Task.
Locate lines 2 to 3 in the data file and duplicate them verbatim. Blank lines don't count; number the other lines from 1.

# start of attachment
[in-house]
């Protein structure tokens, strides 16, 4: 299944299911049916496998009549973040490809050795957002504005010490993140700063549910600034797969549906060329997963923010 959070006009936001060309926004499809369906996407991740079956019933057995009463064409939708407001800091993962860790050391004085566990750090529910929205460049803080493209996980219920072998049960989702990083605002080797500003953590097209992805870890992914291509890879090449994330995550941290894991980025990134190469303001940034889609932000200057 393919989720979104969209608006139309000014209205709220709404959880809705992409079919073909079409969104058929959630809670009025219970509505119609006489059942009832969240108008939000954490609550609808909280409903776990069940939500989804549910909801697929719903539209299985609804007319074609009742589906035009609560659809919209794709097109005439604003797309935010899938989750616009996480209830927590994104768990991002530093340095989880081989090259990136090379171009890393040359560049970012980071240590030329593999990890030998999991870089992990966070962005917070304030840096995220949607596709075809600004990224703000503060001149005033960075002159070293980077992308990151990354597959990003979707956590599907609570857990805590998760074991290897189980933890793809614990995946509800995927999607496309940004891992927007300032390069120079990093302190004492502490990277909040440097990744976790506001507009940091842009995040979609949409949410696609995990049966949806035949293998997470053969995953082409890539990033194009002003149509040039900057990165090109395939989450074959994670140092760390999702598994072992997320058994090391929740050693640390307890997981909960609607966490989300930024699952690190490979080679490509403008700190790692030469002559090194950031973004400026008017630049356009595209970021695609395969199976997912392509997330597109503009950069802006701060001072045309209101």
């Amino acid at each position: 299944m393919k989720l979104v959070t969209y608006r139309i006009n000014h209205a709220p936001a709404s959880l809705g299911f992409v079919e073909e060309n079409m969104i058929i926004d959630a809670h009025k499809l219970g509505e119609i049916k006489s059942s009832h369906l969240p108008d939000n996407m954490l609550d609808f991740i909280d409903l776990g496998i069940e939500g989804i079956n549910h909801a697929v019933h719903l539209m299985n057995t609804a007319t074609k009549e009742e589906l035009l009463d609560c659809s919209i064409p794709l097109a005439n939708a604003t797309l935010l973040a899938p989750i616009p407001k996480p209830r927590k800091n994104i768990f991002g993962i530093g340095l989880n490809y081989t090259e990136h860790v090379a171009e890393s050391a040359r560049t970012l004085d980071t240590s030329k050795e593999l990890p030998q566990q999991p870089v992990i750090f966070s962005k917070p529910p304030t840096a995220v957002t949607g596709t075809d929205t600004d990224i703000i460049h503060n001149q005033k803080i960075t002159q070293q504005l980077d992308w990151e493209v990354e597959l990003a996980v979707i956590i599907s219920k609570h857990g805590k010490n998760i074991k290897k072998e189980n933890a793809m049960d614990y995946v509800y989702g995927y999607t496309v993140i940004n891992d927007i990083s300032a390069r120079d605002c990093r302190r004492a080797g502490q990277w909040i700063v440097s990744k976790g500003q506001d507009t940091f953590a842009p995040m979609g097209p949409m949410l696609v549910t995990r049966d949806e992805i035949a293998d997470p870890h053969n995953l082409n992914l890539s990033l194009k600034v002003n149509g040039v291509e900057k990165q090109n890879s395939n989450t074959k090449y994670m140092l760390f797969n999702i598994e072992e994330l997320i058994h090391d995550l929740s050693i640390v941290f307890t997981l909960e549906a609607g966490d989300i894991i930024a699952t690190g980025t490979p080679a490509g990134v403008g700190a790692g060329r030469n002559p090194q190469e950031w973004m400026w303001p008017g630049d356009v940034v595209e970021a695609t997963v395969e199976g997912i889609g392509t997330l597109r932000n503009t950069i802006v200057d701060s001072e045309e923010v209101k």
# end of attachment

């Protein structure tokens, strides 16, 4: 299944299911049916496998009549973040490809050795957002504005010490993140700063549910600034797969549906060329997963923010 959070006009936001060309926004499809369906996407991740079956019933057995009463064409939708407001800091993962860790050391004085566990750090529910929205460049803080493209996980219920072998049960989702990083605002080797500003953590097209992805870890992914291509890879090449994330995550941290894991980025990134190469303001940034889609932000200057 393919989720979104969209608006139309000014209205709220709404959880809705992409079919073909079409969104058929959630809670009025219970509505119609006489059942009832969240108008939000954490609550609808909280409903776990069940939500989804549910909801697929719903539209299985609804007319074609009742589906035009609560659809919209794709097109005439604003797309935010899938989750616009996480209830927590994104768990991002530093340095989880081989090259990136090379171009890393040359560049970012980071240590030329593999990890030998999991870089992990966070962005917070304030840096995220949607596709075809600004990224703000503060001149005033960075002159070293980077992308990151990354597959990003979707956590599907609570857990805590998760074991290897189980933890793809614990995946509800995927999607496309940004891992927007300032390069120079990093302190004492502490990277909040440097990744976790506001507009940091842009995040979609949409949410696609995990049966949806035949293998997470053969995953082409890539990033194009002003149509040039900057990165090109395939989450074959994670140092760390999702598994072992997320058994090391929740050693640390307890997981909960609607966490989300930024699952690190490979080679490509403008700190790692030469002559090194950031973004400026008017630049356009595209970021695609395969199976997912392509997330597109503009950069802006701060001072045309209101």
């Amino acid at each position: 299944m393919k989720l979104v959070t969209y608006r139309i006009n000014h209205a709220p936001a709404s959880l809705g299911f992409v079919e073909e060309n079409m969104i058929i926004d959630a809670h009025k499809l219970g509505e119609i049916k006489s059942s009832h369906l969240p108008d939000n996407m954490l609550d609808f991740i909280d409903l776990g496998i069940e939500g989804i079956n549910h909801a697929v019933h719903l539209m299985n057995t609804a007319t074609k009549e009742e589906l035009l009463d609560c659809s919209i064409p794709l097109a005439n939708a604003t797309l935010l973040a899938p989750i616009p407001k996480p209830r927590k800091n994104i768990f991002g993962i530093g340095l989880n490809y081989t090259e990136h860790v090379a171009e890393s050391a040359r560049t970012l004085d980071t240590s030329k050795e593999l990890p030998q566990q999991p870089v992990i750090f966070s962005k917070p529910p304030t840096a995220v957002t949607g596709t075809d929205t600004d990224i703000i460049h503060n001149q005033k803080i960075t002159q070293q504005l980077d992308w990151e493209v990354e597959l990003a996980v979707i956590i599907s219920k609570h857990g805590k010490n998760i074991k290897k072998e189980n933890a793809m049960d614990y995946v509800y989702g995927y999607t496309v993140i940004n891992d927007i990083s300032a390069r120079d605002c990093r302190r004492a080797g502490q990277w909040i700063v440097s990744k976790g500003q506001d507009t940091f953590a842009p995040m979609g097209p949409m949410l696609v549910t995990r049966d949806e992805i035949a293998d997470p870890h053969n995953l082409n992914l890539s990033l194009k600034v002003n149509g040039v291509e900057k990165q090109n890879s395939n989450t074959k090449y994670m140092l760390f797969n999702i598994e072992e994330l997320i058994h090391d995550l929740s050693i640390v941290f307890t997981l909960e549906a609607g966490d989300i894991i930024a699952t690190g980025t490979p080679a490509g990134v403008g700190a790692g060329r030469n002559p090194q190469e950031w973004m400026w303001p008017g630049d356009v940034v595209e970021a695609t997963v395969e199976g997912i889609g392509t997330l597109r932000n503009t950069i802006v200057d701060s001072e045309e923010v209101k």